Trump to mark 9/11 anniversary at Pentagon

Trump to mark 9/11 anniversary at Pentagon
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President TrumpDonald John TrumpDeWine tests negative for coronavirus a second time Several GOP lawmakers express concern over Trump executive orders Beirut aftermath poses test for US aid to frustrating ally MORE is scheduled to commemorate the 18th anniversary of the Sept. 11, 2001, terror attacks with a moment of silence followed by a ceremony at the Pentagon on Wednesday. 

The president will take part in a moment of silence on Wednesday morning that coincides with the time that the first plane crashed into the World Trade Center.


He will then deliver remarks at the Pentagon “honoring the nearly 3,000 lives that were tragically stolen from us on September 11, 2001,” according to a White House spokesman.

This year's anniversary comes days after Trump canceled a planned meeting at Camp David where he had hoped to host officials from the Taliban for Afghanistan peace negotiations. 

Trump announced the cancelation on Saturday. 

He's since faced a backlash for inviting Taliban leaders to come to the United States so close to the 9/11 anniversary, though many Republicans have sought to walk a tightrope amid the controversy by complimenting him for canceling the meeting after the militant group carried out a suicide attack that killed a dozen people, including one American service member. 

Trump, a native New Yorker, regularly praises first responders for their courage at the World Trade Center, and earlier this year held a Rose Garden ceremony to sign a reauthorization of the September 11th Victim Compensation Fund.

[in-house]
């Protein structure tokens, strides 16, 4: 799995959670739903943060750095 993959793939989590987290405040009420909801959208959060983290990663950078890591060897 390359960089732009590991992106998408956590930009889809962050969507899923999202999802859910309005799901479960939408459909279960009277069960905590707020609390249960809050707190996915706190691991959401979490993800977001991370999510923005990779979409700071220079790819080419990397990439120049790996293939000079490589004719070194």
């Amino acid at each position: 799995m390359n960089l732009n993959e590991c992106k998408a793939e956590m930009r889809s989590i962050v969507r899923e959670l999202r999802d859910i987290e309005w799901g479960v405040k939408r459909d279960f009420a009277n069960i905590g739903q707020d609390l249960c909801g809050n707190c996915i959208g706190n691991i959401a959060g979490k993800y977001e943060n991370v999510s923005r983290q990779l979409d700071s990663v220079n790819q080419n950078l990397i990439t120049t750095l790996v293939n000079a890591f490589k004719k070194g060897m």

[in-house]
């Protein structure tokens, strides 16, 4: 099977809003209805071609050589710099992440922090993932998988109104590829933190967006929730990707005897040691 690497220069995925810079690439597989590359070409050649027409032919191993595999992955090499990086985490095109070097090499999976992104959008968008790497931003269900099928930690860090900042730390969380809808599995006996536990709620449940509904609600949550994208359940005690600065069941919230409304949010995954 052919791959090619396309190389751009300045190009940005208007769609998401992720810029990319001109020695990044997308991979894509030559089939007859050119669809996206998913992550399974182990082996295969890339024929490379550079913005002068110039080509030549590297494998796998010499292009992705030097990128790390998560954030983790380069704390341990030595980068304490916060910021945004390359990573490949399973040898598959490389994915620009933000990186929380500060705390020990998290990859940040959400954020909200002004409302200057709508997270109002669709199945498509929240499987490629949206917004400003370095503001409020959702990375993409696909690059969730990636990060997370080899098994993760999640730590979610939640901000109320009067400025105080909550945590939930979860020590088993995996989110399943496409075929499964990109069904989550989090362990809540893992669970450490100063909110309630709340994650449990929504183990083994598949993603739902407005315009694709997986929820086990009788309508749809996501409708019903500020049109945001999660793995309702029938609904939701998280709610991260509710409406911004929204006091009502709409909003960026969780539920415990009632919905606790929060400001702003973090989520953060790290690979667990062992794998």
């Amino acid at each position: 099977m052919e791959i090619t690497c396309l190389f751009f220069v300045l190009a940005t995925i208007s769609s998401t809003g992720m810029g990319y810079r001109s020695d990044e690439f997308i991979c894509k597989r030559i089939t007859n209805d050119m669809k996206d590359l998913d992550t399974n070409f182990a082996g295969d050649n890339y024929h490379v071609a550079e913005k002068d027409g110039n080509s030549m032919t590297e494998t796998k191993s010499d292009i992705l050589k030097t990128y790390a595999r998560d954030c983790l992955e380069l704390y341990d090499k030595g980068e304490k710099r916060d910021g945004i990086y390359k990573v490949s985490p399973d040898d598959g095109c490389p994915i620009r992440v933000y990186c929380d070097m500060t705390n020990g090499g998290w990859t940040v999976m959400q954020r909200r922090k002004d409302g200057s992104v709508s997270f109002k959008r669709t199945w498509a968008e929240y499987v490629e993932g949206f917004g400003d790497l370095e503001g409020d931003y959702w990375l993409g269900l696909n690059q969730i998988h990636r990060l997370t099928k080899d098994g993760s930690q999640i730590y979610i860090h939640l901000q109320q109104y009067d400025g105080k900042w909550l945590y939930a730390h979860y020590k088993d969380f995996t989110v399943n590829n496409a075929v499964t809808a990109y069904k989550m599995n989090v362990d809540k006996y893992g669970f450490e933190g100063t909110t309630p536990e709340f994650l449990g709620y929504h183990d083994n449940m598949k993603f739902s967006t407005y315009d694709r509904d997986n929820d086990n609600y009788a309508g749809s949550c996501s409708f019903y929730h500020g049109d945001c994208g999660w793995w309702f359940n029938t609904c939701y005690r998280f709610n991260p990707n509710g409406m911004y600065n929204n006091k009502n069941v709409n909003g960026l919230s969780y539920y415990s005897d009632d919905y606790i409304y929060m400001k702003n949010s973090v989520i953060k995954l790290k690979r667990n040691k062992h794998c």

Last year, he attended a ceremony in Shanksville, Pa., the site where United Flight 93 crashed, and in 2017 he spoke at the Pentagon to mark the anniversary of the attacks.

Trump has also sparked controversy with past remarks about Sept. 11.

He has claimed that "thousands of people were cheering" in areas with "large Arab populations" in New Jersey when the Twin Towers fell, though there is no record of such a response and PolitiFact has rated the claim "Pants on Fire."

In a phone interview with a New York television station on the day of the attacks, Trump said that the collapse of the towers made a building he owned the tallest in lower Manhattan.

This year’s annual commemoration of 9/11 coincides with a decisive moment in Trump’s policy toward Afghanistan.

Trump campaigned on a pledge to end the long-running war in Afghanistan that started following the Sept. 11, 2001, attacks. But on Monday he pronounced the talks “dead” after a U.S. soldier was killed in a bombing in Kabul carried out by the Taliban.

“Afghanistan is a very interesting situation. We’ve been there for 19 years. Nineteen years. And we’re now really policemen in Afghanistan,” Trump told reporters Monday.

“So what’s happening is this: We’re talking. We’re talking to the government. We’re talking to a lot of different people. And we’ll see,” he continued. “But I canceled Camp David on the basis that they did something that they sure as hell shouldn’t have done.”

The fallout from the decision rippled into Tuesday when Trump said he had fired his national security adviser, John BoltonJohn BoltonEx-Trump adviser, impeachment witness Fiona Hill gets book deal Hannity's first book in 10 years debuts at No. 1 on Amazon Congress has a shot at correcting Trump's central mistake on cybersecurity MORE.

“I informed John Bolton last night that his services are no longer needed at the White House,” Trump tweeted. “I disagreed strongly with many of his suggestions, as did others in the Administration, and therefore I asked John for his resignation, which was given to me this morning.”

Bolton was reportedly among the officials vehemently opposed to Trump’s decision to invite the Taliban for talks at Camp David. While the two men had clear differences on strategy toward Iran and North Korea, the split over talks regarding Afghanistan appeared to be the final straw that triggered Bolton’s ouster.